When the family finally does arrive, it is with an attorney and a request for Maggie to sign over all her money and assets to them. Instead, Maggie delivers an ultimatum - leave and never contact her again or she will sell the home she bought and paid for and turn her sponging mother and siblings out into the street. The embittered clan depart and never visit Maggie again. From here, the once resilient boxer begins to lose her will to live - asking Frank on his subsequent visit if he will help her commit suicide. At first, Frank refuses, consulting Maggie's priest instead, who also denounces the idea as murder. But Frank, realizing a life without the ring is no life at all for Maggie, has had a change of heart. He returns to the rehabilitation center after visiting hours, tenderly saying his goodbyes before injecting Maggie with a lethal dose of adrenaline. Afterward, Frank disappears and is never heard from again, leaving Eddie to relay to Frank's estranged daughter the true testament of his character.
About as far removed from the ‘feel good’ flourish that permeated the other Oscar-winning boxing flick - Rocky (1976), Million Dollar Baby packs a powerful wallop on more than one level. There is palpable chemistry between Eastwood, Freeman and Swank as three kindred spirits out to defy the world with a smile and right cross. Swank, an actress whom I greatly esteem and, of late, has regrettably not been seen in movies (our loss, I am sure) proves once and for all she is one of the greatest living actresses of this or any generation, delivering a seemingly unrehearsed, honest and introspective performance – as genuine and from the heart as anything glimpsed from a decade’s worth of Best Actresses gone before her. It goes without saying, but worth mentioning, Morgan Freeman and Clint Eastwood are pros from that rarefied ilk of actors to whom all others ought to be looking for their own inspiration. Freeman has always been a formidable talent, quietly reserved and expertly to internalize the characters he plays. Eastwood, yet again, delivers a subtly nuanced portrait of a sober citizen, made tough on the outside, but with a true heart made insular, though never hard, but its resilient outer coating. The screenplay by Paul Haggis (based on F.X. Toole’s stories), is unsympathetic and genuine. No false emotions here! Writing this good deserved so much more than just an Oscar nomination. In the final analysis, Million Dollar Baby is what so few Oscar winners of the most recent generation are not – absolutely deserving of all the accolades and critical praise with much more to come as future generations continue to discover its soulful impact. This is one hell of a good show!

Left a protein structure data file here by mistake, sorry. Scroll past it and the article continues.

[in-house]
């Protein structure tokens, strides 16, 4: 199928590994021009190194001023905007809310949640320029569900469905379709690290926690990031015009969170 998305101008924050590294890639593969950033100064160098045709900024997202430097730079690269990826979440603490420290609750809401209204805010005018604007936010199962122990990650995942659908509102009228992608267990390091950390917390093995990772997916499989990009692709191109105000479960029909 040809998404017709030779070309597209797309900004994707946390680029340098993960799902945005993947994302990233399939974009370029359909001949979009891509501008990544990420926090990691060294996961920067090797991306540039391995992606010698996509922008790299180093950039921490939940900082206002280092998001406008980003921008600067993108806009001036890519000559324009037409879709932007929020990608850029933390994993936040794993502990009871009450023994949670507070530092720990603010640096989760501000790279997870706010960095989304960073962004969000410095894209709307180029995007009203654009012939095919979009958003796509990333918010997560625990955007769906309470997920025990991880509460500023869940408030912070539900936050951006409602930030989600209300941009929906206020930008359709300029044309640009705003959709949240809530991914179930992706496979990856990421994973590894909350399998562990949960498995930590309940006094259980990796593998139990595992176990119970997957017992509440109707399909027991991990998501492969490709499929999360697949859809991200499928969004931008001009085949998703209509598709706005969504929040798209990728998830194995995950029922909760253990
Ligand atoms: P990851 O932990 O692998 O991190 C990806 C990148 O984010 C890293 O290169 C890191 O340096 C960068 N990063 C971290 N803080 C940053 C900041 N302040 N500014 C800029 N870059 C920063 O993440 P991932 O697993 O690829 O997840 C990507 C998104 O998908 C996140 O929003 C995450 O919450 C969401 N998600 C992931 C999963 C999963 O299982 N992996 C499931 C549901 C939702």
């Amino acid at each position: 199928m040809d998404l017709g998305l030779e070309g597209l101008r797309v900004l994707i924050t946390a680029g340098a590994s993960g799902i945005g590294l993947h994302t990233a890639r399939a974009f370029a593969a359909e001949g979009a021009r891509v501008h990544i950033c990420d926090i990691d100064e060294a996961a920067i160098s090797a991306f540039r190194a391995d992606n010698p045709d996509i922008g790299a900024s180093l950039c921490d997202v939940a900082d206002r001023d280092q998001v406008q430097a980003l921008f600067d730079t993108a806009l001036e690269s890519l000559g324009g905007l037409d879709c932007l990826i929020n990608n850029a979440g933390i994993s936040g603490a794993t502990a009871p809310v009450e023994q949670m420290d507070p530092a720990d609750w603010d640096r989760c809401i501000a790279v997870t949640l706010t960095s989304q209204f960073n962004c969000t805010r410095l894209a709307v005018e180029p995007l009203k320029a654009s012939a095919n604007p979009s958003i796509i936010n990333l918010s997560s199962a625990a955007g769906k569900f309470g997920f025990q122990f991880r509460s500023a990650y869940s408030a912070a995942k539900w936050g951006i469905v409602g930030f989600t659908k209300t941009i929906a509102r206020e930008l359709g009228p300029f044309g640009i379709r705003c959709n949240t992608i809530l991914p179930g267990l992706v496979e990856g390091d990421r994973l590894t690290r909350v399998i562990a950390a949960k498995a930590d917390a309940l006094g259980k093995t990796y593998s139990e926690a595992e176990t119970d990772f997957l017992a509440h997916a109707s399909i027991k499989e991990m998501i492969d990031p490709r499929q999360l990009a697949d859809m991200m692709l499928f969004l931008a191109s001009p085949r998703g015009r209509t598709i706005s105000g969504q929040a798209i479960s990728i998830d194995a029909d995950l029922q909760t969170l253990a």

Warner Home Video’s Blu-Ray boasts a stylized color palette, perfectly to recreate the de-saturated hues with fine detail abounding throughout - even during the darkest scenes. Pixelization and edge enhancement that plagued the DVD have been eradicated herein for an image that is both smooth, yet preserving the elemental grain, and, satisfying while at the same time razor sharp. The lossless HD 5.1 audio is far more aggressive than expected. However, early on Morgan Freeman’s narration seems slightly inaudible or, at the very least, mumbled – even when played at higher decibel levels. Extras boil down to three featurettes covering the production from every conceivable angle - all direct imports from the standard DVD release. The real flub is no audio commentary to accompany this feature – a real shame. Otherwise, very highly recommended!
FILM RATING (out of 5 - 5 being the best)